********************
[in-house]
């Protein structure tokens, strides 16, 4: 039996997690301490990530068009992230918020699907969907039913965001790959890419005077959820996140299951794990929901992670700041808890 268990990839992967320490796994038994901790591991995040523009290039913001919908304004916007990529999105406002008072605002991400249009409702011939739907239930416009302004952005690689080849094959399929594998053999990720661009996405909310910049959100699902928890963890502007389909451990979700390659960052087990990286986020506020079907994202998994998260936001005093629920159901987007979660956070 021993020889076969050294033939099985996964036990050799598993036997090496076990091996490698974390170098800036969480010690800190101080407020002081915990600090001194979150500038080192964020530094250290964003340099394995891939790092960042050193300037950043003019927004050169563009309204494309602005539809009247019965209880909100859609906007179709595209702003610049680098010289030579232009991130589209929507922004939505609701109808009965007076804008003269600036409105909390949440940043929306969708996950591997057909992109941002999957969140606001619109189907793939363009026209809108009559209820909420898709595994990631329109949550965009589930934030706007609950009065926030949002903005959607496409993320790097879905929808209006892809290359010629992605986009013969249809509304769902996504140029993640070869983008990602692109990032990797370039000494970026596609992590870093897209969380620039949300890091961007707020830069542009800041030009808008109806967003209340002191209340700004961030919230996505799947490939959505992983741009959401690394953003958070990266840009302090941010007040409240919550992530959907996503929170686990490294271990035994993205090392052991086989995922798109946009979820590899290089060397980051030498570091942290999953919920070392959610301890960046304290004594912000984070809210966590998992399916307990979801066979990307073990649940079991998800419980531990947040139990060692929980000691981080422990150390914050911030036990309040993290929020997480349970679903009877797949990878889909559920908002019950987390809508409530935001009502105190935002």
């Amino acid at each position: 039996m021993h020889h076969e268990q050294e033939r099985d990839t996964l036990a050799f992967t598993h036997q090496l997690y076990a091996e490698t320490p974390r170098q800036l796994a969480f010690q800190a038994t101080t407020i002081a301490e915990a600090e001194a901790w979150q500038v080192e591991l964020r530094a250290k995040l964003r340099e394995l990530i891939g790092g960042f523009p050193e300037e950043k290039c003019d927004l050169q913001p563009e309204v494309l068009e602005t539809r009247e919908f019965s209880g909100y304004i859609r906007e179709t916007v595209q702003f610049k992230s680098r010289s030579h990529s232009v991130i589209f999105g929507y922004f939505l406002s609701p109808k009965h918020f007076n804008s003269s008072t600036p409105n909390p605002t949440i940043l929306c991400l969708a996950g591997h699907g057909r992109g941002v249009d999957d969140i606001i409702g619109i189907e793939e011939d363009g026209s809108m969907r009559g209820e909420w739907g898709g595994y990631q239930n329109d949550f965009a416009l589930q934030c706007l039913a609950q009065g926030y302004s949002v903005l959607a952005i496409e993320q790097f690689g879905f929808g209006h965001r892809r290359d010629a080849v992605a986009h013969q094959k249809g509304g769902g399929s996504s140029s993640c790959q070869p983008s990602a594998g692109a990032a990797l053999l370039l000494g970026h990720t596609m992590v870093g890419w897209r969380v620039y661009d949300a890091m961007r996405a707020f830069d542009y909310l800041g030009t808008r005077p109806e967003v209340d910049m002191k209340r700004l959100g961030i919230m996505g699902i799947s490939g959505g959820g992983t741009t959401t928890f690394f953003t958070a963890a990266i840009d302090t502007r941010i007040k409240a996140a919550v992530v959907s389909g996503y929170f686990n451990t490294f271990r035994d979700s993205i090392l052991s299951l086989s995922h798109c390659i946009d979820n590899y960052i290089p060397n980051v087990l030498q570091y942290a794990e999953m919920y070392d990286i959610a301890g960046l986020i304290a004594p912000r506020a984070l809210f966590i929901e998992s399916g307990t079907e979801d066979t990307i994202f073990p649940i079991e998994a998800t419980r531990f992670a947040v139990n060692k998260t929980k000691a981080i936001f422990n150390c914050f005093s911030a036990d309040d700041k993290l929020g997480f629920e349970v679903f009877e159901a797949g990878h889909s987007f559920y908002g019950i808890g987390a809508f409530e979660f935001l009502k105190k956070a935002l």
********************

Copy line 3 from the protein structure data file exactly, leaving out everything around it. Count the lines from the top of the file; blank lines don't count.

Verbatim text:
């Amino acid at each position: 039996m021993h020889h076969e268990q050294e033939r099985d990839t996964l036990a050799f992967t598993h036997q090496l997690y076990a091996e490698t320490p974390r170098q800036l796994a969480f010690q800190a038994t101080t407020i002081a301490e915990a600090e001194a901790w979150q500038v080192e591991l964020r530094a250290k995040l964003r340099e394995l990530i891939g790092g960042f523009p050193e300037e950043k290039c003019d927004l050169q913001p563009e309204v494309l068009e602005t539809r009247e919908f019965s209880g909100y304004i859609r906007e179709t916007v595209q702003f610049k992230s680098r010289s030579h990529s232009v991130i589209f999105g929507y922004f939505l406002s609701p109808k009965h918020f007076n804008s003269s008072t600036p409105n909390p605002t949440i940043l929306c991400l969708a996950g591997h699907g057909r992109g941002v249009d999957d969140i606001i409702g619109i189907e793939e011939d363009g026209s809108m969907r009559g209820e909420w739907g898709g595994y990631q239930n329109d949550f965009a416009l589930q934030c706007l039913a609950q009065g926030y302004s949002v903005l959607a952005i496409e993320q790097f690689g879905f929808g209006h965001r892809r290359d010629a080849v992605a986009h013969q094959k249809g509304g769902g399929s996504s140029s993640c790959q070869p983008s990602a594998g692109a990032a990797l053999l370039l000494g970026h990720t596609m992590v870093g890419w897209r969380v620039y661009d949300a890091m961007r996405a707020f830069d542009y909310l800041g030009t808008r005077p109806e967003v209340d910049m002191k209340r700004l959100g961030i919230m996505g699902i799947s490939g959505g959820g992983t741009t959401t928890f690394f953003t958070a963890a990266i840009d302090t502007r941010i007040k409240a996140a919550v992530v959907s389909g996503y929170f686990n451990t490294f271990r035994d979700s993205i090392l052991s299951l086989s995922h798109c390659i946009d979820n590899y960052i290089p060397n980051v087990l030498q570091y942290a794990e999953m919920y070392d990286i959610a301890g960046l986020i304290a004594p912000r506020a984070l809210f966590i929901e998992s399916g307990t079907e979801d066979t990307i994202f073990p649940i079991e998994a998800t419980r531990f992670a947040v139990n060692k998260t929980k000691a981080i936001f422990n150390c914050f005093s911030a036990d309040d700041k993290l929020g997480f629920e349970v679903f009877e159901a797949g990878h889909s987007f559920y908002g019950i808890g987390a809508f409530e979660f935001l009502k105190k956070a935002l």